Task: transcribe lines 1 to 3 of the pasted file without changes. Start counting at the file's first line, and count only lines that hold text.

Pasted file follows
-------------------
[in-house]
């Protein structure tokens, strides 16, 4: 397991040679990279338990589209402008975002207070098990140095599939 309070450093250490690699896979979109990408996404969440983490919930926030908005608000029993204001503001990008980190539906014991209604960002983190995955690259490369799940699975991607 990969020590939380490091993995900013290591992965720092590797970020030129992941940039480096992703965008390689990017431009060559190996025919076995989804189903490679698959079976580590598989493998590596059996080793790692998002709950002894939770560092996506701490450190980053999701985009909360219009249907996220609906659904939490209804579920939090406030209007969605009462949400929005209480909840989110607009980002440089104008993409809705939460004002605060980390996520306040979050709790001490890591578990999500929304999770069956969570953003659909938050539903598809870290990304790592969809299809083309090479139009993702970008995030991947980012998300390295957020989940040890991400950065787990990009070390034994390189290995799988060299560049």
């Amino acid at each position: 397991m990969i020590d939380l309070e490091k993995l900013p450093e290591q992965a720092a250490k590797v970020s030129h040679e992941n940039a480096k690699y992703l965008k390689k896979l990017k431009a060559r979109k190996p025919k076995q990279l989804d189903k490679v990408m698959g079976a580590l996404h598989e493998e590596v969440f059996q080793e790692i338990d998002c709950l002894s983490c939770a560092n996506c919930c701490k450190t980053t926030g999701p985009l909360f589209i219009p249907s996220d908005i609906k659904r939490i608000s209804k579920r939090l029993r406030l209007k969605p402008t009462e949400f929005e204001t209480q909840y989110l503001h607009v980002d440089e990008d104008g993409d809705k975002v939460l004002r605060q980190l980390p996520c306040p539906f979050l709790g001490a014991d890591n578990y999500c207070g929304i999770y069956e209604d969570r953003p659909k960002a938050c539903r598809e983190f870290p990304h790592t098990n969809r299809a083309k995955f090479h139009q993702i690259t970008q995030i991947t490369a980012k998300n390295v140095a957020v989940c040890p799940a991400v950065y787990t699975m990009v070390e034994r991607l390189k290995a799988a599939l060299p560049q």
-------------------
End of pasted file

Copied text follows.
[in-house]
């Protein structure tokens, strides 16, 4: 397991040679990279338990589209402008975002207070098990140095599939 309070450093250490690699896979979109990408996404969440983490919930926030908005608000029993204001503001990008980190539906014991209604960002983190995955690259490369799940699975991607 990969020590939380490091993995900013290591992965720092590797970020030129992941940039480096992703965008390689990017431009060559190996025919076995989804189903490679698959079976580590598989493998590596059996080793790692998002709950002894939770560092996506701490450190980053999701985009909360219009249907996220609906659904939490209804579920939090406030209007969605009462949400929005209480909840989110607009980002440089104008993409809705939460004002605060980390996520306040979050709790001490890591578990999500929304999770069956969570953003659909938050539903598809870290990304790592969809299809083309090479139009993702970008995030991947980012998300390295957020989940040890991400950065787990990009070390034994390189290995799988060299560049």
């Amino acid at each position: 397991m990969i020590d939380l309070e490091k993995l900013p450093e290591q992965a720092a250490k590797v970020s030129h040679e992941n940039a480096k690699y992703l965008k390689k896979l990017k431009a060559r979109k190996p025919k076995q990279l989804d189903k490679v990408m698959g079976a580590l996404h598989e493998e590596v969440f059996q080793e790692i338990d998002c709950l002894s983490c939770a560092n996506c919930c701490k450190t980053t926030g999701p985009l909360f589209i219009p249907s996220d908005i609906k659904r939490i608000s209804k579920r939090l029993r406030l209007k969605p402008t009462e949400f929005e204001t209480q909840y989110l503001h607009v980002d440089e990008d104008g993409d809705k975002v939460l004002r605060q980190l980390p996520c306040p539906f979050l709790g001490a014991d890591n578990y999500c207070g929304i999770y069956e209604d969570r953003p659909k960002a938050c539903r598809e983190f870290p990304h790592t098990n969809r299809a083309k995955f090479h139009q993702i690259t970008q995030i991947t490369a980012k998300n390295v140095a957020v989940c040890p799940a991400v950065y787990t699975m990009v070390e034994r991607l390189k290995a799988a599939l060299p560049q």